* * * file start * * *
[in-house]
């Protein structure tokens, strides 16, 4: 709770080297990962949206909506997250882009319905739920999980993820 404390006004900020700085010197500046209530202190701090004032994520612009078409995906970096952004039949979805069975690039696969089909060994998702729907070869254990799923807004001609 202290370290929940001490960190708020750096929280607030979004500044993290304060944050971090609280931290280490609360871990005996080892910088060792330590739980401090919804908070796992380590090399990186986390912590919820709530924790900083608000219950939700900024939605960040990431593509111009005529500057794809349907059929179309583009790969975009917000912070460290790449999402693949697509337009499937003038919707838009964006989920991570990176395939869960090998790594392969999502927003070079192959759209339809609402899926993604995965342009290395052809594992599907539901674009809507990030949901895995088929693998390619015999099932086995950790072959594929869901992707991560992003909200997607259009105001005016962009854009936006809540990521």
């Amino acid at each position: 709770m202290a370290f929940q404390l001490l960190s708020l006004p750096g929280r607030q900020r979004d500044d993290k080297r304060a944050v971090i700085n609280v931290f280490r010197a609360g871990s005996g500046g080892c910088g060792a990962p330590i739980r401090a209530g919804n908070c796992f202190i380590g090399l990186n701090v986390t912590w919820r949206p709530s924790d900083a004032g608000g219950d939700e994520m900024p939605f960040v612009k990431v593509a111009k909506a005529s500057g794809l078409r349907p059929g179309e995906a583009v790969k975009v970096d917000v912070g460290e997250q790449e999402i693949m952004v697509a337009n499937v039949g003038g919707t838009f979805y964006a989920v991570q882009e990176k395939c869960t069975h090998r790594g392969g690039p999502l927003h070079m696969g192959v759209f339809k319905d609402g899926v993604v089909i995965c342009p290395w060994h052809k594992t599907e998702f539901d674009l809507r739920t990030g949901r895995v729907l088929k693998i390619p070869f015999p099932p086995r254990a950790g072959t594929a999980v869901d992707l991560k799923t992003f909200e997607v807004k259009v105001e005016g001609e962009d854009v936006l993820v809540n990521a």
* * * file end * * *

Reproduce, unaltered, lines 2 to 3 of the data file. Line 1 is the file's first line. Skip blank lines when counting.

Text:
């Protein structure tokens, strides 16, 4: 709770080297990962949206909506997250882009319905739920999980993820 404390006004900020700085010197500046209530202190701090004032994520612009078409995906970096952004039949979805069975690039696969089909060994998702729907070869254990799923807004001609 202290370290929940001490960190708020750096929280607030979004500044993290304060944050971090609280931290280490609360871990005996080892910088060792330590739980401090919804908070796992380590090399990186986390912590919820709530924790900083608000219950939700900024939605960040990431593509111009005529500057794809349907059929179309583009790969975009917000912070460290790449999402693949697509337009499937003038919707838009964006989920991570990176395939869960090998790594392969999502927003070079192959759209339809609402899926993604995965342009290395052809594992599907539901674009809507990030949901895995088929693998390619015999099932086995950790072959594929869901992707991560992003909200997607259009105001005016962009854009936006809540990521």
């Amino acid at each position: 709770m202290a370290f929940q404390l001490l960190s708020l006004p750096g929280r607030q900020r979004d500044d993290k080297r304060a944050v971090i700085n609280v931290f280490r010197a609360g871990s005996g500046g080892c910088g060792a990962p330590i739980r401090a209530g919804n908070c796992f202190i380590g090399l990186n701090v986390t912590w919820r949206p709530s924790d900083a004032g608000g219950d939700e994520m900024p939605f960040v612009k990431v593509a111009k909506a005529s500057g794809l078409r349907p059929g179309e995906a583009v790969k975009v970096d917000v912070g460290e997250q790449e999402i693949m952004v697509a337009n499937v039949g003038g919707t838009f979805y964006a989920v991570q882009e990176k395939c869960t069975h090998r790594g392969g690039p999502l927003h070079m696969g192959v759209f339809k319905d609402g899926v993604v089909i995965c342009p290395w060994h052809k594992t599907e998702f539901d674009l809507r739920t990030g949901r895995v729907l088929k693998i390619p070869f015999p099932p086995r254990a950790g072959t594929a999980v869901d992707l991560k799923t992003f909200e997607v807004k259009v105001e005016g001609e962009d854009v936006l993820v809540n990521a």